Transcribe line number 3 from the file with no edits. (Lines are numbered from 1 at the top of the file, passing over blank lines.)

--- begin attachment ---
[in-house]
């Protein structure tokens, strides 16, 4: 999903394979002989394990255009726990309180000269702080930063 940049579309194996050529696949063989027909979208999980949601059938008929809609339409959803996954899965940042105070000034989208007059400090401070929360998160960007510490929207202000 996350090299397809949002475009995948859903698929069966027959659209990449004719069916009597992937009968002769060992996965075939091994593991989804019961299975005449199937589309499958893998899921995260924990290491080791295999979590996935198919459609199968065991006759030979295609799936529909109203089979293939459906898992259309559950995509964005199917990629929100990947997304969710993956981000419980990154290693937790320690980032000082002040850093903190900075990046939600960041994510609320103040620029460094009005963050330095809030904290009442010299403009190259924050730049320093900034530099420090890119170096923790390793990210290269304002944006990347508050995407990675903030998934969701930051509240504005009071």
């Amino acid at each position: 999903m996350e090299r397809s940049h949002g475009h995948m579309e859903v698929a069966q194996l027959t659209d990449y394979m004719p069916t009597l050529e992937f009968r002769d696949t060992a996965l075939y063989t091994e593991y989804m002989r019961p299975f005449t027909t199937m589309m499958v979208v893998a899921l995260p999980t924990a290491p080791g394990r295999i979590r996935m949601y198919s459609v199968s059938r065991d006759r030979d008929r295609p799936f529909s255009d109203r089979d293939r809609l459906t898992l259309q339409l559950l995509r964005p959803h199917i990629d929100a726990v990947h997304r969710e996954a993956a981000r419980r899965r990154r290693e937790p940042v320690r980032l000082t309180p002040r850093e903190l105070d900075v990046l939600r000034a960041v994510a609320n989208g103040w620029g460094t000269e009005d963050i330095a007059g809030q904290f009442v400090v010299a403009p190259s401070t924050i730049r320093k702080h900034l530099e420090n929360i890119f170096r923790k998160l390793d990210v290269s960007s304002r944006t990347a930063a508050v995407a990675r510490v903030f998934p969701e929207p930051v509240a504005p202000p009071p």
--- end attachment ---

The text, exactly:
């Amino acid at each position: 999903m996350e090299r397809s940049h949002g475009h995948m579309e859903v698929a069966q194996l027959t659209d990449y394979m004719p069916t009597l050529e992937f009968r002769d696949t060992a996965l075939y063989t091994e593991y989804m002989r019961p299975f005449t027909t199937m589309m499958v979208v893998a899921l995260p999980t924990a290491p080791g394990r295999i979590r996935m949601y198919s459609v199968s059938r065991d006759r030979d008929r295609p799936f529909s255009d109203r089979d293939r809609l459906t898992l259309q339409l559950l995509r964005p959803h199917i990629d929100a726990v990947h997304r969710e996954a993956a981000r419980r899965r990154r290693e937790p940042v320690r980032l000082t309180p002040r850093e903190l105070d900075v990046l939600r000034a960041v994510a609320n989208g103040w620029g460094t000269e009005d963050i330095a007059g809030q904290f009442v400090v010299a403009p190259s401070t924050i730049r320093k702080h900034l530099e420090n929360i890119f170096r923790k998160l390793d990210v290269s960007s304002r944006t990347a930063a508050v995407a990675r510490v903030f998934p969701e929207p930051v509240a504005p202000p009071p």